NEWCASTLE lord mayor Jeff McCloy questioned whether "alarm bells" were ringing for council staff, after the organisation released its budget results for the second quarter of 2012-13.
Last Tuesday, the council heard the budget had been blown out of proportion - the report outlining the organisation was on track for a $16.6 million deficit for the financial year.
Despite previous measures taken, such as the freeze on staff and cutting casuals, which resulted in a $2.17 million salary reduction, the council heard there would be ongoing budget issues.
Last week, general manager Phil Pearce outlined a re-commitment to the short-term, three-part solution for the council to face its financial woes.
This follows his announcement last October to introduce a number of emergency steps to address the then-growing deficit.
However, these measures were not enough to change the financial outcome, as other sections of the organisation had not cut costs.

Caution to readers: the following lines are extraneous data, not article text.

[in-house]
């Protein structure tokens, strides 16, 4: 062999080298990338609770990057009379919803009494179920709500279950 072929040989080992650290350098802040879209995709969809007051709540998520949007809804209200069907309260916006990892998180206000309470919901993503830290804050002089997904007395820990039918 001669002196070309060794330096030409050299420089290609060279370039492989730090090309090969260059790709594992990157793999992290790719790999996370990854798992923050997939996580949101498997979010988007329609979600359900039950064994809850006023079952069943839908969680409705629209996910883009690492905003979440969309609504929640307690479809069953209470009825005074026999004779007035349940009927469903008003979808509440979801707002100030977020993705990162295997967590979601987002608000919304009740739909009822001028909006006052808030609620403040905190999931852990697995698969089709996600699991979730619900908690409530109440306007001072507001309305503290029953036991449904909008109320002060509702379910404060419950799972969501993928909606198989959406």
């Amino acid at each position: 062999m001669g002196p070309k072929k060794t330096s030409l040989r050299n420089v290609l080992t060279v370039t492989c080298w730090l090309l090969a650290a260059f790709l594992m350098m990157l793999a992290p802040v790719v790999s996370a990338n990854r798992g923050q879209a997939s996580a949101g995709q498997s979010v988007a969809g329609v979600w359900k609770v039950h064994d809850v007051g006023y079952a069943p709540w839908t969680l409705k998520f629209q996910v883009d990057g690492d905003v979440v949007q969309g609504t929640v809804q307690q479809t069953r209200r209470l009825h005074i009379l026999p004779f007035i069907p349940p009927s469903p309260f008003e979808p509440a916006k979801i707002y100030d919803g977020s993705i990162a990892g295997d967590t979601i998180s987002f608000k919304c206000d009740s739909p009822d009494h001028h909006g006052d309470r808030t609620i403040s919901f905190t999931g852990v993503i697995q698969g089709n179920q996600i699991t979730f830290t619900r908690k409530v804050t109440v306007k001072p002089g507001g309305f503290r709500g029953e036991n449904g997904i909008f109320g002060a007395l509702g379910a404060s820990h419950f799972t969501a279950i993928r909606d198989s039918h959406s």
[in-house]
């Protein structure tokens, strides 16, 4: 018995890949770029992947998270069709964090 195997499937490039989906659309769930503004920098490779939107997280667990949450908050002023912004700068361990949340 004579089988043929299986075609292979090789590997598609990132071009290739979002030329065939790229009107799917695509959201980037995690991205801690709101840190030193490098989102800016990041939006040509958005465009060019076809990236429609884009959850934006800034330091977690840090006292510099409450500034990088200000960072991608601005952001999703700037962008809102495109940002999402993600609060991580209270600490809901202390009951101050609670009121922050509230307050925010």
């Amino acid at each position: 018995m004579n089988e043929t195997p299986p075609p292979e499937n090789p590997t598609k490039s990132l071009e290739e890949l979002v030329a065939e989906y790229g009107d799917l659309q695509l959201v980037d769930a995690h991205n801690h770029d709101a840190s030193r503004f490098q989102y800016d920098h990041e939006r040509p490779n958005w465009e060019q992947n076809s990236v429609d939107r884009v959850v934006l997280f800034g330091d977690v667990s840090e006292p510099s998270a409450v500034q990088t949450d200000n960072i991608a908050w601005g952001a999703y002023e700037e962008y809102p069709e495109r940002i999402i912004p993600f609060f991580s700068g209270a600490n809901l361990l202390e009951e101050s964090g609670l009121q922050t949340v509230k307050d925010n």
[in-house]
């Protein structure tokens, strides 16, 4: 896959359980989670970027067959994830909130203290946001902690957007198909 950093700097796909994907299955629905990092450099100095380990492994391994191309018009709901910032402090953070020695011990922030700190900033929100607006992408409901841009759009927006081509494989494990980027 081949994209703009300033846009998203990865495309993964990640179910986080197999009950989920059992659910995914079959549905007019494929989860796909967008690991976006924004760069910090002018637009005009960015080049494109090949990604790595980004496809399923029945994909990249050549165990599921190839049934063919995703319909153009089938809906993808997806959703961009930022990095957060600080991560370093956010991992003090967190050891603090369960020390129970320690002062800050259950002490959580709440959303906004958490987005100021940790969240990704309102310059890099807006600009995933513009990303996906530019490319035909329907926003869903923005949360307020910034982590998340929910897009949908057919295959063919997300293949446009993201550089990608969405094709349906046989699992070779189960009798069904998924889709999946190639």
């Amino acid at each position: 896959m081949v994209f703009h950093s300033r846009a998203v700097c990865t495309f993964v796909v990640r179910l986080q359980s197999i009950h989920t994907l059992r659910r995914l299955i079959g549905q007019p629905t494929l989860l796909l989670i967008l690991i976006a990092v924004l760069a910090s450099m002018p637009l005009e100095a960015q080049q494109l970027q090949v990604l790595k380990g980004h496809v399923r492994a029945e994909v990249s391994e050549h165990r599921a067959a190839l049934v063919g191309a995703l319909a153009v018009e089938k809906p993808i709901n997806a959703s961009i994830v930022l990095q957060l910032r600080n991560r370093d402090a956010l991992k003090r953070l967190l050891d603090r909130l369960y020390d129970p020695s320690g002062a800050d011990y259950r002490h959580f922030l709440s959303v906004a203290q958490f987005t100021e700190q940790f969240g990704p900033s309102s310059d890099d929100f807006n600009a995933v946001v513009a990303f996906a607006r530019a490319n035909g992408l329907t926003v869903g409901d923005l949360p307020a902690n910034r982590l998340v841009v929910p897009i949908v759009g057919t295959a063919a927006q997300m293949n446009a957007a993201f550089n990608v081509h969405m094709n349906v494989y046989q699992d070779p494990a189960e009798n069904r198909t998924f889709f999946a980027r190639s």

The financial performance report showed underperforming sectors including: waste disposal, on-street and off-street parking, parental leave and workers compensation.
The Summerhill Waste Management Centre has projected its income to be down by $2.35 million.
This figure was of particular concern to ward three Councillor Nuatali Nelmes, who led discussion with the question, 'has this [Summerhill] ever made a profit before?"
City works delayed by budget cuts
THE Newcastle City Council quarterly performance document also highlighted a number of key road projects which would be deferred until the next council budget.
Projects such as the rehabilitation of Watt and Church streets, as well as other road works planned for Newcastle East, Adamstown, New Lambton, Cooks Hill and Hamilton have been postponed in order to complete ‘‘higher priority’’ plans, due to ‘‘funding constraints for additional works’’.
The budget report shows the council lacks money or staff to complete other maintenance jobs around the city, such as mowing and pothole patching.